Arthur OviattArthur N. Oviatt, a Northeast Ohio native, was a self-educated architect, studying in several Cleveland architectural offices before gaining a measure of renown as the designer of several of elaborate summer homes for wealthy Cleveland businessmen.
Born in North Dover, Ohio and a graduate of Lakewood High School, Oviatt worked as a draftsman with Hardway & Williams from 1889 to 1891 before opening his own practice.
Oviatt worked on projects with Frank Lloyd Wright and Charles Schweinfurth, and even completed a handwritten Ohio Architect and Builder index for the Cleveland Public Library that can still be found at the main branch in the fine arts department.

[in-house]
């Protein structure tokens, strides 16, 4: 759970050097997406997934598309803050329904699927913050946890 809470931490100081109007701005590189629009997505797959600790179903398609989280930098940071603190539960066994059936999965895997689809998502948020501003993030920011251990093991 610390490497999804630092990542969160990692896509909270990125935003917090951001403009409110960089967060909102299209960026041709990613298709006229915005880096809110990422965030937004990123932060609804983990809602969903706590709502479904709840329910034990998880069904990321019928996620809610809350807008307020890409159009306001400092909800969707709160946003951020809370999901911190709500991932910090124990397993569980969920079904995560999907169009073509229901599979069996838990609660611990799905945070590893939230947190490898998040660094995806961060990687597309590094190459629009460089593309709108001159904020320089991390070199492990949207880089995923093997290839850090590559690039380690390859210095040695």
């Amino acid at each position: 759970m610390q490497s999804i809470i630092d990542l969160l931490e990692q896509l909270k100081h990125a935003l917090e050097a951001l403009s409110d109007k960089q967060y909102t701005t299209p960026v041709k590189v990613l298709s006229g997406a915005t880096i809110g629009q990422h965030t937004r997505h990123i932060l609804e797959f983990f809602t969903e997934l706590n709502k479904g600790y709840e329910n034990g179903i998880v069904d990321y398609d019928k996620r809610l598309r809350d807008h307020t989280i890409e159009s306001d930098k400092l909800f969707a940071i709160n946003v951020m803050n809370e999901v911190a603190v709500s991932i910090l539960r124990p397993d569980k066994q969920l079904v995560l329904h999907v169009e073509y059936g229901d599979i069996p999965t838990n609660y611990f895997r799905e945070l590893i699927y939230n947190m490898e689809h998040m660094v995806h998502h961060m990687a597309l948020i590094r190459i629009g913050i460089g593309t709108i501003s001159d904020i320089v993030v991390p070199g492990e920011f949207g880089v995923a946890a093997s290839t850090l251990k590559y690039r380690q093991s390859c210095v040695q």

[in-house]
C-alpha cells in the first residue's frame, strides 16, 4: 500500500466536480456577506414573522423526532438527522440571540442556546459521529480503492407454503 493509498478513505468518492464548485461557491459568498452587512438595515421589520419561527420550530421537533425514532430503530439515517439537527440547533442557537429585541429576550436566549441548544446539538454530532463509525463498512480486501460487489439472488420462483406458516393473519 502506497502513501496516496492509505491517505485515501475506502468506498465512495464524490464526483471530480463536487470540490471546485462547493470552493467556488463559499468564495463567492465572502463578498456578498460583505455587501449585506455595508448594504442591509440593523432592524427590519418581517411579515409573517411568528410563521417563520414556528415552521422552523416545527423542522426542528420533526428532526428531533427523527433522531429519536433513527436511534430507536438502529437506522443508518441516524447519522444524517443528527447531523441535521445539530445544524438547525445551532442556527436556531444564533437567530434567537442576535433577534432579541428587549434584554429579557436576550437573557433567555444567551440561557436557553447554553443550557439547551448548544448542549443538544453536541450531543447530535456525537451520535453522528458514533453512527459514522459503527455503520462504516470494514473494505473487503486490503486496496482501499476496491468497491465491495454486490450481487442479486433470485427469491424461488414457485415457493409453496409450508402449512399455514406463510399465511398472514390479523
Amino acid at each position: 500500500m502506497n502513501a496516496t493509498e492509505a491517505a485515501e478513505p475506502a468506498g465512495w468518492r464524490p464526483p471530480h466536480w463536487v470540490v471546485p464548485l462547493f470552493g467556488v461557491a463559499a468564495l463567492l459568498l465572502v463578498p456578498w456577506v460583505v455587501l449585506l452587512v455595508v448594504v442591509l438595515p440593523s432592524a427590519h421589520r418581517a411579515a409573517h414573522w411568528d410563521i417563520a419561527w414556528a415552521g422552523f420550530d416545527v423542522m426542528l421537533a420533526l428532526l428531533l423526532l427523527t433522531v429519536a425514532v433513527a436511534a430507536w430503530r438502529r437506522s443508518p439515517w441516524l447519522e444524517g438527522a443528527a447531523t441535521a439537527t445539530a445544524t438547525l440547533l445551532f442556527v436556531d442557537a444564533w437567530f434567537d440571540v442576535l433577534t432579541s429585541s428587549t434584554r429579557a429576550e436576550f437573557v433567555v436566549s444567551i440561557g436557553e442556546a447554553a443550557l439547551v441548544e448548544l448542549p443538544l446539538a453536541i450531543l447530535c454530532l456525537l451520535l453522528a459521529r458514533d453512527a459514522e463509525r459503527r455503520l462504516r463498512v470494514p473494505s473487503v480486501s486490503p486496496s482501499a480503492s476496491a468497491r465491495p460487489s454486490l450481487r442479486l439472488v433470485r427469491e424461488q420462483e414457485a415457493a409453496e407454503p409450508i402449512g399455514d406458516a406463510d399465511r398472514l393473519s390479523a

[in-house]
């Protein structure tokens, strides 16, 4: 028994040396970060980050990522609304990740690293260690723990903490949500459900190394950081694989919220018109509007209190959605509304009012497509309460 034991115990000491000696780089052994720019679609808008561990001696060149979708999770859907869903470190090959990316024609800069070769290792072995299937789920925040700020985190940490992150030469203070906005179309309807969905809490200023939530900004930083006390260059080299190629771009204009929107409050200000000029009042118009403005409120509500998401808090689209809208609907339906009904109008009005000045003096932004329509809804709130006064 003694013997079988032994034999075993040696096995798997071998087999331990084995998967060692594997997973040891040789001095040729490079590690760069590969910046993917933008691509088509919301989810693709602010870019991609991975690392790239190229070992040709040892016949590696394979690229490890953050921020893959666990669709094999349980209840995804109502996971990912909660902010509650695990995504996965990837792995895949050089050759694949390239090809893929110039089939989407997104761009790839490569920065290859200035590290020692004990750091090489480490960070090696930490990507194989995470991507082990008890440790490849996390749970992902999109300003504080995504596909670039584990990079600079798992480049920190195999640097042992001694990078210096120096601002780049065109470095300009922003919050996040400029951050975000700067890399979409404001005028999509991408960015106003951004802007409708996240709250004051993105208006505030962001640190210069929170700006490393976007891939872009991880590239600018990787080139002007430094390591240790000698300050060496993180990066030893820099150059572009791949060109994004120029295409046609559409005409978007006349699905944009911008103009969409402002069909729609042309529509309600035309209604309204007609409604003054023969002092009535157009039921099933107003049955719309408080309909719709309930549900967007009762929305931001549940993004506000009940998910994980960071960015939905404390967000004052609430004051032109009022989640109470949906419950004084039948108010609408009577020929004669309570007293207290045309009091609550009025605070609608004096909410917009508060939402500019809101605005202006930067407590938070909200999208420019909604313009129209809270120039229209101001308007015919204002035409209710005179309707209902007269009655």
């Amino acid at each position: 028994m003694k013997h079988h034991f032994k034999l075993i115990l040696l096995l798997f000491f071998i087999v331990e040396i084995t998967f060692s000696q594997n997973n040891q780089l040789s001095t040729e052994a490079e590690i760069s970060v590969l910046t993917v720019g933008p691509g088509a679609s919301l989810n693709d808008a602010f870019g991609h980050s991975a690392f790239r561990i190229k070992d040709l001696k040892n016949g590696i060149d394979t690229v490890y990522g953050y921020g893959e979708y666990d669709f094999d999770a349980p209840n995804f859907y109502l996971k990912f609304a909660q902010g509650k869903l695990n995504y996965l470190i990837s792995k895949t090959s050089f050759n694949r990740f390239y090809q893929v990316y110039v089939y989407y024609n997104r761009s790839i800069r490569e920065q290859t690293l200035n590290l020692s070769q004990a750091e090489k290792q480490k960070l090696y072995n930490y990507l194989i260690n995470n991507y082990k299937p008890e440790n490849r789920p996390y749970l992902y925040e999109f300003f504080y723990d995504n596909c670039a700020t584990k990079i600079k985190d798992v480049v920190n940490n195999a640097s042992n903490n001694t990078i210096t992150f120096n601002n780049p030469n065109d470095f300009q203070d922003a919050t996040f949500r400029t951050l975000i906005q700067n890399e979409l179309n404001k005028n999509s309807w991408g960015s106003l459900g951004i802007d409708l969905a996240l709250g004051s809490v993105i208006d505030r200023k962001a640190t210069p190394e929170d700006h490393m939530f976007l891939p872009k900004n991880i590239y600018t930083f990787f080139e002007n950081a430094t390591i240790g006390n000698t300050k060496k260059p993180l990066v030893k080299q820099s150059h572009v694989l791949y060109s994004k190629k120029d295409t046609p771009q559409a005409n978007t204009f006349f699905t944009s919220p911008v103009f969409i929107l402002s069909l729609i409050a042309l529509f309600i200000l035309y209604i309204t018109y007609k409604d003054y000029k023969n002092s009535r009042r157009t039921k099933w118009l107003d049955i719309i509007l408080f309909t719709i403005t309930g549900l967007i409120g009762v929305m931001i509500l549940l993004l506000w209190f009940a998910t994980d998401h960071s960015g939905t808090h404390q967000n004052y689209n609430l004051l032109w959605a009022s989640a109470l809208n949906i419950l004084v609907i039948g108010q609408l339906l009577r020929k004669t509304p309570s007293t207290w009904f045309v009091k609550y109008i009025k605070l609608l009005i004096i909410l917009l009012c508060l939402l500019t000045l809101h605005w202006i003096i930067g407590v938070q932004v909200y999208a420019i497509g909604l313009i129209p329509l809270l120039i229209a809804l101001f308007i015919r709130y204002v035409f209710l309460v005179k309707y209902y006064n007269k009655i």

The Lake Shore Electric Interurbans at the Cleveland Railway Company's streetcar yards on Detroit Ave. in western LakewoodOviatt’s period of greatest activity was at the turn of the 20th Century, when he built his reputation designing upscale summer homes for wealthy young entrepreneurs. In particular, he designed homes in Lake County for those who made their fortunes on the interurban railroad system, which saw its heyday in the 30-year span between 1895 and 1925.
Oviatt’s clients and summer neighbors—Edward W. Moore, Henry Everett, and Horace Andrews—were prime examples of the wealth the system generated. These men were associated with the Cleveland, Painesville & Eastern and the Lakeshore Electric interurban lines, which connected to other lines that permitted efficient long-distance travel.